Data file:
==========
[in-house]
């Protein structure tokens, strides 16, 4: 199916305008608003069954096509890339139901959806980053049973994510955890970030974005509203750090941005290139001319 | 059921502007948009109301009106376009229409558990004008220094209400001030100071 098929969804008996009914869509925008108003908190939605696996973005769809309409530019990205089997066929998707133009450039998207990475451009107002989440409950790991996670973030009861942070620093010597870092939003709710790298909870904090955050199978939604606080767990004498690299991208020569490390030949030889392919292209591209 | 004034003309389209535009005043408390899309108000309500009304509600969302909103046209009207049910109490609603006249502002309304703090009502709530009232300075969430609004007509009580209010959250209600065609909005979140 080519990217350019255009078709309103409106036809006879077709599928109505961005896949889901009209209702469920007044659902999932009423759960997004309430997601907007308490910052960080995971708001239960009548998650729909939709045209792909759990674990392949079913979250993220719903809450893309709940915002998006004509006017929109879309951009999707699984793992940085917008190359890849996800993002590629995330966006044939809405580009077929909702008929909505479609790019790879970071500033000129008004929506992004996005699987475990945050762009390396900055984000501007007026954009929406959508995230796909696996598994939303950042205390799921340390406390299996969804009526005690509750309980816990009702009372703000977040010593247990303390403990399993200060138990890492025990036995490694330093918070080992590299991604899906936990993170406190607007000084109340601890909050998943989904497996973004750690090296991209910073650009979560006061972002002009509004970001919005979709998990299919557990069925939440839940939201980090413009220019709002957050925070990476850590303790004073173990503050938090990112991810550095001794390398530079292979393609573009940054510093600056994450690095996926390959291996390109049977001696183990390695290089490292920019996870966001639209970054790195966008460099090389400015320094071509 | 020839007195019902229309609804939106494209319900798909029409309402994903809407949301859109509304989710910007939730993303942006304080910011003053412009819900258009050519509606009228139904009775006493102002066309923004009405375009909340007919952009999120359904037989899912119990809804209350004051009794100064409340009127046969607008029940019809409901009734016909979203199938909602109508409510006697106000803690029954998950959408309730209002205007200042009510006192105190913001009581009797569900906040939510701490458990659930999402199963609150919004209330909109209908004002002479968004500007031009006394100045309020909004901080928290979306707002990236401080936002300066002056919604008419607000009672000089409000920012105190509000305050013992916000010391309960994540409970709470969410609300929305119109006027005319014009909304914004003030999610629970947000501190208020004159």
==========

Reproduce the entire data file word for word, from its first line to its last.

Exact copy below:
[in-house]
């Protein structure tokens, strides 16, 4: 199916305008608003069954096509890339139901959806980053049973994510955890970030974005509203750090941005290139001319 | 059921502007948009109301009106376009229409558990004008220094209400001030100071 098929969804008996009914869509925008108003908190939605696996973005769809309409530019990205089997066929998707133009450039998207990475451009107002989440409950790991996670973030009861942070620093010597870092939003709710790298909870904090955050199978939604606080767990004498690299991208020569490390030949030889392919292209591209 | 004034003309389209535009005043408390899309108000309500009304509600969302909103046209009207049910109490609603006249502002309304703090009502709530009232300075969430609004007509009580209010959250209600065609909005979140 080519990217350019255009078709309103409106036809006879077709599928109505961005896949889901009209209702469920007044659902999932009423759960997004309430997601907007308490910052960080995971708001239960009548998650729909939709045209792909759990674990392949079913979250993220719903809450893309709940915002998006004509006017929109879309951009999707699984793992940085917008190359890849996800993002590629995330966006044939809405580009077929909702008929909505479609790019790879970071500033000129008004929506992004996005699987475990945050762009390396900055984000501007007026954009929406959508995230796909696996598994939303950042205390799921340390406390299996969804009526005690509750309980816990009702009372703000977040010593247990303390403990399993200060138990890492025990036995490694330093918070080992590299991604899906936990993170406190607007000084109340601890909050998943989904497996973004750690090296991209910073650009979560006061972002002009509004970001919005979709998990299919557990069925939440839940939201980090413009220019709002957050925070990476850590303790004073173990503050938090990112991810550095001794390398530079292979393609573009940054510093600056994450690095996926390959291996390109049977001696183990390695290089490292920019996870966001639209970054790195966008460099090389400015320094071509 | 020839007195019902229309609804939106494209319900798909029409309402994903809407949301859109509304989710910007939730993303942006304080910011003053412009819900258009050519509606009228139904009775006493102002066309923004009405375009909340007919952009999120359904037989899912119990809804209350004051009794100064409340009127046969607008029940019809409901009734016909979203199938909602109508409510006697106000803690029954998950959408309730209002205007200042009510006192105190913001009581009797569900906040939510701490458990659930999402199963609150919004209330909109209908004002002479968004500007031009006394100045309020909004901080928290979306707002990236401080936002300066002056919604008419607000009672000089409000920012105190509000305050013992916000010391309960994540409970709470969410609300929305119109006027005319014009909304914004003030999610629970947000501190208020004159």